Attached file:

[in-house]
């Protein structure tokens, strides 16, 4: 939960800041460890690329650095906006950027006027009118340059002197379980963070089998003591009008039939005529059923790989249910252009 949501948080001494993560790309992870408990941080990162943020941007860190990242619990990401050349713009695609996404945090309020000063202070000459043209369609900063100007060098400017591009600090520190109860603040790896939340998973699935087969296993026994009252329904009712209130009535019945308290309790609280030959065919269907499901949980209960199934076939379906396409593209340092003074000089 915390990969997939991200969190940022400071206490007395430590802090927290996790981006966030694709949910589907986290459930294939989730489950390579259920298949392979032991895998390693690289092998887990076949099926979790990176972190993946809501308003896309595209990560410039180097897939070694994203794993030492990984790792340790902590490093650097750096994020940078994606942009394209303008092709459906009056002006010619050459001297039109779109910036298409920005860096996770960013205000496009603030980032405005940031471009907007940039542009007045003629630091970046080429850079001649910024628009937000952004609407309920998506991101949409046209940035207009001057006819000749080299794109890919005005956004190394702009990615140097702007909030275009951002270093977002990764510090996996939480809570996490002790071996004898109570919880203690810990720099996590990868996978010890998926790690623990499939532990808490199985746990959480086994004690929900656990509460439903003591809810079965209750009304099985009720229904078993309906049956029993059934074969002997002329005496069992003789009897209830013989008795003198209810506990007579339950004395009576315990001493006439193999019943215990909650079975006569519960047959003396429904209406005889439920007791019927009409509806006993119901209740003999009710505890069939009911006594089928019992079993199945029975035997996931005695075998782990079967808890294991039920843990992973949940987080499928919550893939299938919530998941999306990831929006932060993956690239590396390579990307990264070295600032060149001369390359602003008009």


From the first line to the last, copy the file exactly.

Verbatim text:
[in-house]
């Protein structure tokens, strides 16, 4: 939960800041460890690329650095906006950027006027009118340059002197379980963070089998003591009008039939005529059923790989249910252009 949501948080001494993560790309992870408990941080990162943020941007860190990242619990990401050349713009695609996404945090309020000063202070000459043209369609900063100007060098400017591009600090520190109860603040790896939340998973699935087969296993026994009252329904009712209130009535019945308290309790609280030959065919269907499901949980209960199934076939379906396409593209340092003074000089 915390990969997939991200969190940022400071206490007395430590802090927290996790981006966030694709949910589907986290459930294939989730489950390579259920298949392979032991895998390693690289092998887990076949099926979790990176972190993946809501308003896309595209990560410039180097897939070694994203794993030492990984790792340790902590490093650097750096994020940078994606942009394209303008092709459906009056002006010619050459001297039109779109910036298409920005860096996770960013205000496009603030980032405005940031471009907007940039542009007045003629630091970046080429850079001649910024628009937000952004609407309920998506991101949409046209940035207009001057006819000749080299794109890919005005956004190394702009990615140097702007909030275009951002270093977002990764510090996996939480809570996490002790071996004898109570919880203690810990720099996590990868996978010890998926790690623990499939532990808490199985746990959480086994004690929900656990509460439903003591809810079965209750009304099985009720229904078993309906049956029993059934074969002997002329005496069992003789009897209830013989008795003198209810506990007579339950004395009576315990001493006439193999019943215990909650079975006569519960047959003396429904209406005889439920007791019927009409509806006993119901209740003999009710505890069939009911006594089928019992079993199945029975035997996931005695075998782990079967808890294991039920843990992973949940987080499928919550893939299938919530998941999306990831929006932060993956690239590396390579990307990264070295600032060149001369390359602003008009």